Never one to stand on ceremony -- or miss an opportunity to flex her conceptual muscle -- Amos treated her first “best of” collection with all the care and creativity of a proper studio album. Famous for regarding her songs as her “children,” Mama Tori insisted on taking the reins when Atlantic Records (with whom she had a very public split in 2001) announced it would be putting out a retrospective of her “hits.” Modeled after the Dewey Decimal system, Amos (who unsurprisingly posed as a sultry librarian in the album artwork) not only carefully curated Tales of a Librarian to encapsulate a brief musical autobiography, but she also seized the chance to revisit and revise the songs’ original master recordings.

While much of the tinkering might go unnoticed to the casual listener -- string-laden tunes “Winter", “Baker Baker", and “Silent All These Years", for example, have quite literally had the volume turned up on their orchestral flourishes and little else -- some of the “re-imaginings", as Amos called them at the time, were more divisive than others: the robust and epic “Spark” sees the removal of the tinny effect on the main vocal, and its acoustic guitars raised more prominently in the mix; on “Jackie’s Strength", the absence of Steve Caton’s jangling guitar work, so effectively reminiscent of a distant radio transmission in its original form, increases the song’s creeping sentiment; and the shrill backing vocals on the seminal “Crucify” border on invasive.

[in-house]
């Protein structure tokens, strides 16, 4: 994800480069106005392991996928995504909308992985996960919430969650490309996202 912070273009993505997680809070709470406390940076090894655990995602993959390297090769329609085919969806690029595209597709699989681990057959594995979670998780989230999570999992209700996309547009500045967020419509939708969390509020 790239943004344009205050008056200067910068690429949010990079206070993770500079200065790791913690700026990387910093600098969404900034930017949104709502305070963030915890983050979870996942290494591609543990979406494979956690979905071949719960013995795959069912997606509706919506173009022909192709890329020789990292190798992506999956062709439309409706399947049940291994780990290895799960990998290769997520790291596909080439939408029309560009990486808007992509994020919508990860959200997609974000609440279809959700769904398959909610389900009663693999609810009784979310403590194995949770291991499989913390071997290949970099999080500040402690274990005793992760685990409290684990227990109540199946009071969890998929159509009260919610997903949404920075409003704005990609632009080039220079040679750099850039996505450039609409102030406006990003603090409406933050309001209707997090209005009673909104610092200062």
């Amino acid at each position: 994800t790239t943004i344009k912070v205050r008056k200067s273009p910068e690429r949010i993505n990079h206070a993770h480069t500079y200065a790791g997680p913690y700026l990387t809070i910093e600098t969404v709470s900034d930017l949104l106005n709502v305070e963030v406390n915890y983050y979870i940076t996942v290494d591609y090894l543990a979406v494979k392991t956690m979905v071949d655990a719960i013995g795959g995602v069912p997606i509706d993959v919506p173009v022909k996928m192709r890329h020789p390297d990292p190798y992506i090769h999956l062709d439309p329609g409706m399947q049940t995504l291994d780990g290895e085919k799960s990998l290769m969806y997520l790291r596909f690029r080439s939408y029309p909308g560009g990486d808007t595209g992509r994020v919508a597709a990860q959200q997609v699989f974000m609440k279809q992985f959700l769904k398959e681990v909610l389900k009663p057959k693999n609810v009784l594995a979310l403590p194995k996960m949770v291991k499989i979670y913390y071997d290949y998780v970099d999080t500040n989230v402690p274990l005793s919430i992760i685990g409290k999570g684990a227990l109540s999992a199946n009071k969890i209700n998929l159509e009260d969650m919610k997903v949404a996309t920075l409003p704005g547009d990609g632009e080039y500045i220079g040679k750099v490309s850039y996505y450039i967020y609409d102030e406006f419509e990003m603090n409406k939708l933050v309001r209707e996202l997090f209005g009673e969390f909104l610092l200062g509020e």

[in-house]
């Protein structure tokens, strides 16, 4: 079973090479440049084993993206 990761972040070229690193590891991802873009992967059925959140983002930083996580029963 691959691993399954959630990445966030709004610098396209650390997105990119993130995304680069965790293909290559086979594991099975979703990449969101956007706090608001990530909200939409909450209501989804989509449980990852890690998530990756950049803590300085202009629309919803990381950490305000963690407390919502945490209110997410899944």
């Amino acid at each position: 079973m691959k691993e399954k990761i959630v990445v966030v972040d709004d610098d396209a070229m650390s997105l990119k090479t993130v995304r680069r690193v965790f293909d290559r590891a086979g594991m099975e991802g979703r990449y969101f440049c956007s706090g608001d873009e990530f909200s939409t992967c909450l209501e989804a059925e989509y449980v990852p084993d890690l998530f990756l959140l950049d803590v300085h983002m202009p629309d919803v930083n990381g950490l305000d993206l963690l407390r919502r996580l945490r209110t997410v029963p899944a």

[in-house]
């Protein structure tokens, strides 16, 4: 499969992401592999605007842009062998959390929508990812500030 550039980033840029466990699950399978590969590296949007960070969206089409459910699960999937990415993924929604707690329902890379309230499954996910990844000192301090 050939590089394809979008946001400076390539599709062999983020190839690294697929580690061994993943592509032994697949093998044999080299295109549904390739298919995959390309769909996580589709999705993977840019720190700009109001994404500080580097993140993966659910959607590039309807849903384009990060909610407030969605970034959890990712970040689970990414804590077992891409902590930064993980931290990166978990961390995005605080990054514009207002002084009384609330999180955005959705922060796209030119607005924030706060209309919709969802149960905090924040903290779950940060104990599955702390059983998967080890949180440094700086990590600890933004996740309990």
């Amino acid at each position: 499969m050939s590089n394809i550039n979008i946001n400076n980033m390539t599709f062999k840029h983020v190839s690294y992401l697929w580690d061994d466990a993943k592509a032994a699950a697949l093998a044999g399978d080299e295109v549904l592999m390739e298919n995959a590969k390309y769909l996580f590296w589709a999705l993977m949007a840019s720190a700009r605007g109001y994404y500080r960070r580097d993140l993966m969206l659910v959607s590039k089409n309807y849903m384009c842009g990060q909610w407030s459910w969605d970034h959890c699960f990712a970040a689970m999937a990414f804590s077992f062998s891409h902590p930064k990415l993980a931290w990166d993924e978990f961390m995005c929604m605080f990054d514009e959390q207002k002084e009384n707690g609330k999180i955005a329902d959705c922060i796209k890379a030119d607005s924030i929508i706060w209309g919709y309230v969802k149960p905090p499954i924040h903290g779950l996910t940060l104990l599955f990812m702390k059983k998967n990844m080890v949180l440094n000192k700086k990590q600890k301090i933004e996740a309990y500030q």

But there are some welcome additions: the crisp re-mastering of “Tear in Your Hand” rejuvenates a beloved but much-heard classic; the addition of an extra Gospel choir chorus on the short but chilling “Way Down” is an unexpected delight; and the enhancement of the steel pedal guitar in “Playboy Mommy” adds an additional mournful layer to an already poignant confessional. Re-recordings of dated b-sides “Mary” and “Sweet Dreams” don’t stray much from their original incarnations but the inclusion of two new songs, “Angels", and the long-awaited, much mythologized “Snow Cherries from France” sweeten the pot.

The real gem here, though, and perhaps most controversial, is the re-mixing of “Cornflake Girl", which quiets Merry Clayton’s famous “and the man with the golden gun / thinks he knows so much” contribution in favor of unearthing Tori’s until-then unheard backing vocal, “Don’t close this door / I know it’s so easy.” For a project that was all about re-opening those closed doors, it’s a fitting move. Joe Vallese

Key Track: “Snow Cherries from France”

Take a Closer Look: “Cornflake Girl”

Watch: Tori on Tales: